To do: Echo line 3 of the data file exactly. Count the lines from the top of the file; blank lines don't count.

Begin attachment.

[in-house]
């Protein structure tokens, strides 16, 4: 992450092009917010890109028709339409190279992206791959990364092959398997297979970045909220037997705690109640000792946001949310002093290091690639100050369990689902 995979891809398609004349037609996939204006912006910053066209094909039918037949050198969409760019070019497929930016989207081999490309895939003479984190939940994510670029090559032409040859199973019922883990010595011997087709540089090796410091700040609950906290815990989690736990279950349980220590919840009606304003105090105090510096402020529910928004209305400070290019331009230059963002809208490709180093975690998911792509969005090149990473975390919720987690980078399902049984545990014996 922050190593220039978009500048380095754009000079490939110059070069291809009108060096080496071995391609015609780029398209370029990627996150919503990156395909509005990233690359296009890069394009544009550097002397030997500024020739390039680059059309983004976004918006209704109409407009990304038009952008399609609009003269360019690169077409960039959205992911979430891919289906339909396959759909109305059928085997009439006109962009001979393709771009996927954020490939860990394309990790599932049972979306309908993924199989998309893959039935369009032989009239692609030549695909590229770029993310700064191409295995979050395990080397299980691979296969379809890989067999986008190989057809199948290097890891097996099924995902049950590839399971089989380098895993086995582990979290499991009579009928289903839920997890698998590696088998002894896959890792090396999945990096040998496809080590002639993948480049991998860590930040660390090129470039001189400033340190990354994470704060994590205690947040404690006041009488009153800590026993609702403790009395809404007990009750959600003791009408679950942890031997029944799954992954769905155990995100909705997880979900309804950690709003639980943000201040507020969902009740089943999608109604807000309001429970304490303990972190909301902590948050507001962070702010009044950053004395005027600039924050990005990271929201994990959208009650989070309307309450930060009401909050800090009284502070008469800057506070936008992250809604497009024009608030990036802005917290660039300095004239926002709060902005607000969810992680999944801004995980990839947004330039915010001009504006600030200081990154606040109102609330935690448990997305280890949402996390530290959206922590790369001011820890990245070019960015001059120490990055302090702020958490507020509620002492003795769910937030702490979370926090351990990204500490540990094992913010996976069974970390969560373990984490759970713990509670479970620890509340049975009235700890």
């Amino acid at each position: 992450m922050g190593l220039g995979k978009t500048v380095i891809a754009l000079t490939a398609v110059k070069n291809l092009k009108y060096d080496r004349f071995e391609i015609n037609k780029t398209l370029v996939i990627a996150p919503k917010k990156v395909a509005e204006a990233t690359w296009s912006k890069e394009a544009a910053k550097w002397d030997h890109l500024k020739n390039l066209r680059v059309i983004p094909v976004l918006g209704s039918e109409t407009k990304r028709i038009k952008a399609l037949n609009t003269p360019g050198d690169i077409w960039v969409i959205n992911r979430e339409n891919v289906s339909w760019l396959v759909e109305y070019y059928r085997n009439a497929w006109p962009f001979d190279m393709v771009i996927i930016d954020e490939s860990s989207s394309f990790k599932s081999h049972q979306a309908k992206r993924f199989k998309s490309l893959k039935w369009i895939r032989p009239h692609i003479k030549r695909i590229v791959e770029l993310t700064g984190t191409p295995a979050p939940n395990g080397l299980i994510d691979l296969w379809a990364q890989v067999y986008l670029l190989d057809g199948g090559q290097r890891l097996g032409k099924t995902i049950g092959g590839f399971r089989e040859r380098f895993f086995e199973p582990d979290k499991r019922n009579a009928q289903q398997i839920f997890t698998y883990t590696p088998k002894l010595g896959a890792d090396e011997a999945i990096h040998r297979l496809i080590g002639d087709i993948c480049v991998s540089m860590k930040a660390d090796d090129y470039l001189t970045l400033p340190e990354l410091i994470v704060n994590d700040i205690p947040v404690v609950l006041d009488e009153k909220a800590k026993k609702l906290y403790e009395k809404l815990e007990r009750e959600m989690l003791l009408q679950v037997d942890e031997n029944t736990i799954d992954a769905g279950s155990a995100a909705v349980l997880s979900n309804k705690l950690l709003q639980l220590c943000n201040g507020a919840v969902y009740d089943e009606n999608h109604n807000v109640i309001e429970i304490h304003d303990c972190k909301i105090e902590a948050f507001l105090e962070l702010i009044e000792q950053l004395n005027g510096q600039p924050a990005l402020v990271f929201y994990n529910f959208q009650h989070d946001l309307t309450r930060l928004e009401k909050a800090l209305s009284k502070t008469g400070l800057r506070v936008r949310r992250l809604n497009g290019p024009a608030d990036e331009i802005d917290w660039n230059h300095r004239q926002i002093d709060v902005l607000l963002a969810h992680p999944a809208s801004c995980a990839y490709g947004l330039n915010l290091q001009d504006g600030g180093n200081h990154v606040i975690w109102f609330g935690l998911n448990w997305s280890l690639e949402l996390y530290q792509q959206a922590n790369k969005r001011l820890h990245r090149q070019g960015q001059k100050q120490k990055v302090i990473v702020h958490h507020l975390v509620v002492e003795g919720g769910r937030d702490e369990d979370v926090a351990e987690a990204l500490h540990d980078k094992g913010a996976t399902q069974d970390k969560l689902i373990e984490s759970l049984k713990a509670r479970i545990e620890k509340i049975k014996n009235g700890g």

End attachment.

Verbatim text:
């Amino acid at each position: 992450m922050g190593l220039g995979k978009t500048v380095i891809a754009l000079t490939a398609v110059k070069n291809l092009k009108y060096d080496r004349f071995e391609i015609n037609k780029t398209l370029v996939i990627a996150p919503k917010k990156v395909a509005e204006a990233t690359w296009s912006k890069e394009a544009a910053k550097w002397d030997h890109l500024k020739n390039l066209r680059v059309i983004p094909v976004l918006g209704s039918e109409t407009k990304r028709i038009k952008a399609l037949n609009t003269p360019g050198d690169i077409w960039v969409i959205n992911r979430e339409n891919v289906s339909w760019l396959v759909e109305y070019y059928r085997n009439a497929w006109p962009f001979d190279m393709v771009i996927i930016d954020e490939s860990s989207s394309f990790k599932s081999h049972q979306a309908k992206r993924f199989k998309s490309l893959k039935w369009i895939r032989p009239h692609i003479k030549r695909i590229v791959e770029l993310t700064g984190t191409p295995a979050p939940n395990g080397l299980i994510d691979l296969w379809a990364q890989v067999y986008l670029l190989d057809g199948g090559q290097r890891l097996g032409k099924t995902i049950g092959g590839f399971r089989e040859r380098f895993f086995e199973p582990d979290k499991r019922n009579a009928q289903q398997i839920f997890t698998y883990t590696p088998k002894l010595g896959a890792d090396e011997a999945i990096h040998r297979l496809i080590g002639d087709i993948c480049v991998s540089m860590k930040a660390d090796d090129y470039l001189t970045l400033p340190e990354l410091i994470v704060n994590d700040i205690p947040v404690v609950l006041d009488e009153k909220a800590k026993k609702l906290y403790e009395k809404l815990e007990r009750e959600m989690l003791l009408q679950v037997d942890e031997n029944t736990i799954d992954a769905g279950s155990a995100a909705v349980l997880s979900n309804k705690l950690l709003q639980l220590c943000n201040g507020a919840v969902y009740d089943e009606n999608h109604n807000v109640i309001e429970i304490h304003d303990c972190k909301i105090e902590a948050f507001l105090e962070l702010i009044e000792q950053l004395n005027g510096q600039p924050a990005l402020v990271f929201y994990n529910f959208q009650h989070d946001l309307t309450r930060l928004e009401k909050a800090l209305s009284k502070t008469g400070l800057r506070v936008r949310r992250l809604n497009g290019p024009a608030d990036e331009i802005d917290w660039n230059h300095r004239q926002i002093d709060v902005l607000l963002a969810h992680p999944a809208s801004c995980a990839y490709g947004l330039n915010l290091q001009d504006g600030g180093n200081h990154v606040i975690w109102f609330g935690l998911n448990w997305s280890l690639e949402l996390y530290q792509q959206a922590n790369k969005r001011l820890h990245r090149q070019g960015q001059k100050q120490k990055v302090i990473v702020h958490h507020l975390v509620v002492e003795g919720g769910r937030d702490e369990d979370v926090a351990e987690a990204l500490h540990d980078k094992g913010a996976t399902q069974d970390k969560l689902i373990e984490s759970l049984k713990a509670r479970i545990e620890k509340i049975k014996n009235g700890g």